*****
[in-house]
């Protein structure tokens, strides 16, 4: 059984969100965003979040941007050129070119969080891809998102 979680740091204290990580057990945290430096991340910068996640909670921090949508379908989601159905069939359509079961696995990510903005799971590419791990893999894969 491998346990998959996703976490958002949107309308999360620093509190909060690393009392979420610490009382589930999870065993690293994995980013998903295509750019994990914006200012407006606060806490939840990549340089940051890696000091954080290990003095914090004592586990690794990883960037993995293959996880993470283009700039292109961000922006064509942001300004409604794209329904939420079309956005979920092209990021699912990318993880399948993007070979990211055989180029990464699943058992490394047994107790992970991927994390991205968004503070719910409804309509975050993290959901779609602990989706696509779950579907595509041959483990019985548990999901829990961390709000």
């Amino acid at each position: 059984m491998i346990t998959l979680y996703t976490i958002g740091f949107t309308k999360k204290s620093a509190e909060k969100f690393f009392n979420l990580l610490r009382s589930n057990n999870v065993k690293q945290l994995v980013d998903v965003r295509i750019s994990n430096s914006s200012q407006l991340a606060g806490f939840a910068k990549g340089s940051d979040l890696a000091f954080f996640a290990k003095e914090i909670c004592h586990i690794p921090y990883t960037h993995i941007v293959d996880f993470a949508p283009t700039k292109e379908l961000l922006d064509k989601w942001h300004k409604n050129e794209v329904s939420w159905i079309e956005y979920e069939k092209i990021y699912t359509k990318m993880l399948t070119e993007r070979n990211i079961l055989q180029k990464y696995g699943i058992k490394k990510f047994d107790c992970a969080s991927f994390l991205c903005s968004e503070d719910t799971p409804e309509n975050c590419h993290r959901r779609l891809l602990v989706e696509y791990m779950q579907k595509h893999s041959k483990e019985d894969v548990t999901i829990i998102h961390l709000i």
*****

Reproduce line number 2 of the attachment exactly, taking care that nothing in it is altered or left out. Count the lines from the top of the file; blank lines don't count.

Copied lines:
């Protein structure tokens, strides 16, 4: 059984969100965003979040941007050129070119969080891809998102 979680740091204290990580057990945290430096991340910068996640909670921090949508379908989601159905069939359509079961696995990510903005799971590419791990893999894969 491998346990998959996703976490958002949107309308999360620093509190909060690393009392979420610490009382589930999870065993690293994995980013998903295509750019994990914006200012407006606060806490939840990549340089940051890696000091954080290990003095914090004592586990690794990883960037993995293959996880993470283009700039292109961000922006064509942001300004409604794209329904939420079309956005979920092209990021699912990318993880399948993007070979990211055989180029990464699943058992490394047994107790992970991927994390991205968004503070719910409804309509975050993290959901779609602990989706696509779950579907595509041959483990019985548990999901829990961390709000």